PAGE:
On the Mechanical Equivalent of Heat; With Subsidiary Researches on the Variation of the Mercurial from the Air Thermometer, and on the Variation of the Specific Heat of Water

On the Mechanical Equivalent of Heat; With Subsidiary Researches on the Variation of the Mercurial from the Air Thermometer, and on the Variation of the Specific Heat of Water

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This historic book may have numerous typos and missing text. Purchasers can usually download a free scanned copy of the original book (without typos) from the publisher. Not indexed. Not illustrated. 1880 edition. Excerpt: ... c in the formulas. Lay off If equal to c, and draw the line fhk through the point h, which indicates the temperature of the atmosphere or of the vessel surrounding the calorimeter. Draw a vertical line, j k, through the point k. From the point of maximum, c, draw a line, jc, parallel to dm, and where it meets tj will be the required point, and will give the value of 0." Hence, the rise of temperature, corrected for all errors, will be kj. This method, of course, only applies to cases where the final temperatuve of the calorimeter is greater than that of the air; otherwise there will be no maximum. In practice, the line dm is not straight, but becomes more and more nearly parallel to the base line. This is partly due to the constant decrease of the difference of temperature between the calorimeter and the air, but is too great for that to account for it. I have traced it to the thin metal jacket surrounding the calorimeter, and I must condemn, in the strongest possible manner, all such arrangements of calorimeters as have such a thin metal jacket around them. The jacket is of an uncertain temperature, between that of the calorimeter and the air. When the calorimeter changes in temperature, the jacket follows it, but only after some time; hence, the heat lost in radiation is uncertain. The true method is to have a water jacket of constant temperature, and then the rate of decrease of temperature will be nearly constant for a long time. The following results have been obtained by Mr. Jacques, Fellow of the University, though the first was obtained by myself. Corrections were, of course, made for the amount of thermometer stem in the air. To reduce these to the mean temperature of 0 to 40, I have used the rate of increase found by Bede...show more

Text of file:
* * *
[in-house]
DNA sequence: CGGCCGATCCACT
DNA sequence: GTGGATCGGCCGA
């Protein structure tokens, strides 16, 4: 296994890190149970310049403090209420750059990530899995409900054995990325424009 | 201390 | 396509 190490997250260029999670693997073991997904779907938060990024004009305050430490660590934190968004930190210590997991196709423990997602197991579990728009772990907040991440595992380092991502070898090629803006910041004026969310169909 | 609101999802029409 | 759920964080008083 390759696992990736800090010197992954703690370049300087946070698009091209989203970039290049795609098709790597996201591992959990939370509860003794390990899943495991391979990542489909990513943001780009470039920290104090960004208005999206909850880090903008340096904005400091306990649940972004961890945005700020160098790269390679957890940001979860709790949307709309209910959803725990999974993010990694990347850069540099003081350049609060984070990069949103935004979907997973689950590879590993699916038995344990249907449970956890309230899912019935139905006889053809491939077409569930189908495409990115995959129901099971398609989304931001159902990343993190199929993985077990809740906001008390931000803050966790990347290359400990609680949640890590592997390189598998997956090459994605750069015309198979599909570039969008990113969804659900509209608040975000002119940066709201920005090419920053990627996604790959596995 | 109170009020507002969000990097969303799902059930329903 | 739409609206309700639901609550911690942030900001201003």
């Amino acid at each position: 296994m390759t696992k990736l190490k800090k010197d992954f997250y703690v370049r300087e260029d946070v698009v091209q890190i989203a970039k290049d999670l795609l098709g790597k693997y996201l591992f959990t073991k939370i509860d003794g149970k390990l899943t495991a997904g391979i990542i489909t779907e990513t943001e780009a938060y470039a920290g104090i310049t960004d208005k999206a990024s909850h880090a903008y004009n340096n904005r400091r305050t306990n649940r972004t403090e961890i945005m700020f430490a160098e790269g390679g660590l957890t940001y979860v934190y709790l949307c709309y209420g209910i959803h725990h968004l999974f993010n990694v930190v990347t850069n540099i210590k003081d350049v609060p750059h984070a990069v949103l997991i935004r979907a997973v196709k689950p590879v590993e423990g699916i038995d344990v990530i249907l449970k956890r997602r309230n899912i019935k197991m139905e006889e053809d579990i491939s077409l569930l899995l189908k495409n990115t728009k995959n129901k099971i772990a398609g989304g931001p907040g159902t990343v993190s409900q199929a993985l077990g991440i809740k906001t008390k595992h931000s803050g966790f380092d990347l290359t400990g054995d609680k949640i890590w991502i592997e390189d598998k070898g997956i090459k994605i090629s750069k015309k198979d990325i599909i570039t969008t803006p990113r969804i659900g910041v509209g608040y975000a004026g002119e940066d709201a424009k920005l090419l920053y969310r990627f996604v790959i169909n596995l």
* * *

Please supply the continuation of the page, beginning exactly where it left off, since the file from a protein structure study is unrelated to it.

Product details

  • Paperback | 34 pages
  • 189 x 246 x 2mm | 82g
  • Rarebooksclub.com
  • Miami Fl, United States
  • English
  • black & white illustrations
  • 1236570499
  • 9781236570499